Lastly, the Ukraine crisis is likely to speed up the re-regionalisation of value chains. Ukraine’s production capabilities are severely impaired, and Western countries have agreed on a set of powerful sanctions targeting Russia. Western companies are pulling out of Russia because of these sanctions, and many more are boycotting the country, even if not forced to do so by the law. Companies around the world are re-evaluating their sourcing strategies in an attempt to reduce dependencies on Russia for transportation and raw materials, and China for components and finished goods. The war has had a massive impact on transportation and logistics, as train lines between the EU and China (through Ukraine and Belarus) are disrupted and air transport is also blocked. Producing closer to home promises lower costs and lesser risks of supply interruptions.
Russia’s war on Ukraine is likely to further escalate, and the Western alliance will then react with additional economic sanctions. Moscow would in this case probably restrict exports of energy resources, metals, minerals, and agricultural products to Western countries. It is also likely to shift its economic focus towards Asia, deepening ties with China. Beijing will continue its decoupling from the West, heavily subsidising R&D and the production of critical technologies. It is also likely to continue to increase its global influence by investing more in the Belt and Road Initiative. It will probably also build up a new payments system, offering an alternative to SWIFT. Conflicts in the Indo-Pacific region are prone to escalate with China becoming increasingly aggressive towards Taiwan. Western companies will speed up the restructuring of their value chains, while governments heavily support their economies to advance the digital revolution and the green transition and to stabilise economic growth and employment. The war will thus fundamentally alter the global economic and geopolitical order.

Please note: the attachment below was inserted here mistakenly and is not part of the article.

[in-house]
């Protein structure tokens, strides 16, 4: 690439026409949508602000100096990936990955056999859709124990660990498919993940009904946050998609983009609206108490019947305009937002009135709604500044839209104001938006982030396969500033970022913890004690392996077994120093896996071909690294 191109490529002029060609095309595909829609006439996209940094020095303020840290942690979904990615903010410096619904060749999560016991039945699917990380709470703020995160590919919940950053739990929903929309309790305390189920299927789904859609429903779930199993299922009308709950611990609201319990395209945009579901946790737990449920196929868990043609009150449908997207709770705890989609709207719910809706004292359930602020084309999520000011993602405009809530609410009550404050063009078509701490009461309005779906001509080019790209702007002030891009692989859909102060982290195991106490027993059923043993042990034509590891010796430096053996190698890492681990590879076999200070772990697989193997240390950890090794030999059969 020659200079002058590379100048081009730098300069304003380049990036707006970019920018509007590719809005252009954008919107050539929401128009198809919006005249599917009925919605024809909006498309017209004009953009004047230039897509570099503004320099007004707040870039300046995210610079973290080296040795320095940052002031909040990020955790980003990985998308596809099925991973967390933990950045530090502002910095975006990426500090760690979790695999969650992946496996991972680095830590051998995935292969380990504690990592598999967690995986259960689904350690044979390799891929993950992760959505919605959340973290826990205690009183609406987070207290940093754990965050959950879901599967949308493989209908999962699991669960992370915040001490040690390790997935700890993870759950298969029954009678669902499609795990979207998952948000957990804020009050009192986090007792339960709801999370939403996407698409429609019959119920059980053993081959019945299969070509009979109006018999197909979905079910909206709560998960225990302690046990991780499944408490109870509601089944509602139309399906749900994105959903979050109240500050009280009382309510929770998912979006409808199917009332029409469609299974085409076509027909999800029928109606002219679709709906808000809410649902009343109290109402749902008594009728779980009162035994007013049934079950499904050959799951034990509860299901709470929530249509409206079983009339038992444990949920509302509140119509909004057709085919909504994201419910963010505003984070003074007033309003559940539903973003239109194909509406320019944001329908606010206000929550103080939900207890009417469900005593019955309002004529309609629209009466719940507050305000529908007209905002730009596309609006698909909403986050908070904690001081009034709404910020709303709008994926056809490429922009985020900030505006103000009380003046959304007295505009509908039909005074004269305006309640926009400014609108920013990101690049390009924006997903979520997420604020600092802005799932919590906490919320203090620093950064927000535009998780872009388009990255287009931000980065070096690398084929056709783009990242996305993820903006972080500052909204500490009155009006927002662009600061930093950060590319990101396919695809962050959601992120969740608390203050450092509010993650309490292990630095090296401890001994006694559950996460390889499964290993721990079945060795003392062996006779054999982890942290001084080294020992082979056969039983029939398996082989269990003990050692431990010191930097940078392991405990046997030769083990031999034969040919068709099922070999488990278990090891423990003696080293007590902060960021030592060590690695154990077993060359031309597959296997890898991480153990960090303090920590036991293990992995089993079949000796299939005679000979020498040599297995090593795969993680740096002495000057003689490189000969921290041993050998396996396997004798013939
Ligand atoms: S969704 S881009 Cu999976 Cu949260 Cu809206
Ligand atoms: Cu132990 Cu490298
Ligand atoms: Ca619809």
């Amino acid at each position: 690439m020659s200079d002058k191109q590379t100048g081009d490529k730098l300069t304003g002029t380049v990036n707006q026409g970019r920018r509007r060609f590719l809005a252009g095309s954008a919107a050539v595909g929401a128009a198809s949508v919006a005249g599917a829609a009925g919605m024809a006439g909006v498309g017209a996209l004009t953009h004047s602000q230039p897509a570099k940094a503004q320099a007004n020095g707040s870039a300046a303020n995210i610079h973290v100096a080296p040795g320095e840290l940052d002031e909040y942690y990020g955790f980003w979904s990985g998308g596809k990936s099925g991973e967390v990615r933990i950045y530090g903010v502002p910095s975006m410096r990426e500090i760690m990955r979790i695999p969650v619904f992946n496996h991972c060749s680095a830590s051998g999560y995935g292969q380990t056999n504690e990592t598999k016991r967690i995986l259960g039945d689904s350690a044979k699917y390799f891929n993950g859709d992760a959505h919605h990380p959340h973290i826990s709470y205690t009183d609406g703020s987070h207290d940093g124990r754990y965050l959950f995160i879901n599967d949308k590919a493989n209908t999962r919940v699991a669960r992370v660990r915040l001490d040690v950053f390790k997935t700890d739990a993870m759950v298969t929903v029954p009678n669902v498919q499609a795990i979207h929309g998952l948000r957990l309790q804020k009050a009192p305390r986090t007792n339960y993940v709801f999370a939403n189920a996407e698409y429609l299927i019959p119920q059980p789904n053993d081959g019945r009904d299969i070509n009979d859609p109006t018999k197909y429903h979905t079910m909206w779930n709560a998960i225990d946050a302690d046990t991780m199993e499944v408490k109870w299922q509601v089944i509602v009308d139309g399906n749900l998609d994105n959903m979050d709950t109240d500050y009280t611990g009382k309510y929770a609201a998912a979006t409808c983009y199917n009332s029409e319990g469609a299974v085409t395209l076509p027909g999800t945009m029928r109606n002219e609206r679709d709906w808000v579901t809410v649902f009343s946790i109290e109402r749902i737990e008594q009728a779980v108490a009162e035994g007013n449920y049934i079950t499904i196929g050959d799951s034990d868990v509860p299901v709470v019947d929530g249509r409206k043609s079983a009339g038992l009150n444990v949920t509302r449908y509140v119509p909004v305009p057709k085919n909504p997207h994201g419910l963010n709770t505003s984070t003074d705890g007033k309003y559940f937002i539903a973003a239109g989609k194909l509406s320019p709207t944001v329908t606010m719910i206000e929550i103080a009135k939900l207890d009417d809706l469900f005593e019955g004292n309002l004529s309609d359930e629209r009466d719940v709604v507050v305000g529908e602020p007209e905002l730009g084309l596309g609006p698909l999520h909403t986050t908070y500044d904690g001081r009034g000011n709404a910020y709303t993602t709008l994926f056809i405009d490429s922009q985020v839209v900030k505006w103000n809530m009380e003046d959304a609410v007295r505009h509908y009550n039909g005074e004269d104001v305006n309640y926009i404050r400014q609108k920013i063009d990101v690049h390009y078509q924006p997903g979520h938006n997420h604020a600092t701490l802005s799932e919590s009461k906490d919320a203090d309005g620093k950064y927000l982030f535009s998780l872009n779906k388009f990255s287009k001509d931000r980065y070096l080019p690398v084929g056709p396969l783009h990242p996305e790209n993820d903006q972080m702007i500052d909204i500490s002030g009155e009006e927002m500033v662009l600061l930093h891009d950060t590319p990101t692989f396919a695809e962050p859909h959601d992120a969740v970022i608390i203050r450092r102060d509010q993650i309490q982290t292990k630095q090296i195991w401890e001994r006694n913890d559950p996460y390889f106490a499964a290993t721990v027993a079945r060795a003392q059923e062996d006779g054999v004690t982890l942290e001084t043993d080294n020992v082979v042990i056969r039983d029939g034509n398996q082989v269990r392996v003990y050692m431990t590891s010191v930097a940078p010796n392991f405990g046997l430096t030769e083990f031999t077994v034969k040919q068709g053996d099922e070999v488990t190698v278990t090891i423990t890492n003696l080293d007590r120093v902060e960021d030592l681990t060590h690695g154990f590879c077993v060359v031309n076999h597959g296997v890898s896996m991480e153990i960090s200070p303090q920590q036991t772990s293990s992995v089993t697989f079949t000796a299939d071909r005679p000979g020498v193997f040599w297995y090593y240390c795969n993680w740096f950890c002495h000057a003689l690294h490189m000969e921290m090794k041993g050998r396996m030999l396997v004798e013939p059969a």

A strong, healthy WTO is needed now more than ever to help navigate governments and businesses through these troubled times. However, the organisation is in its deepest crisis since its creation. All of its pillars—trade liberalisation and rules-setting, trade policy monitoring, and dispute settlement—face huge challenges.
As more countries have joined the WTO and tariffs have decreased considerably, multilateral liberalisation has become increasingly difficult. Since the Uruguay Round, no comprehensive trade agreement has been achieved, with the exception of the Trade Facilitation Agreement. At the last Ministerial Conference in Buenos Aires in December 2017, members failed to secure any multilateral outcome. For years, WTO members have shown little appetite for further trade liberalisation. In addition, the WTO’s rulebook neither fully reflects the characteristics of modern trade nor does it answer sufficiently to the world’s biggest challenges. It has little to offer regarding digital trade and is weak on industrial subsidies. There is also little in the WTO framework on labour and environmental issues.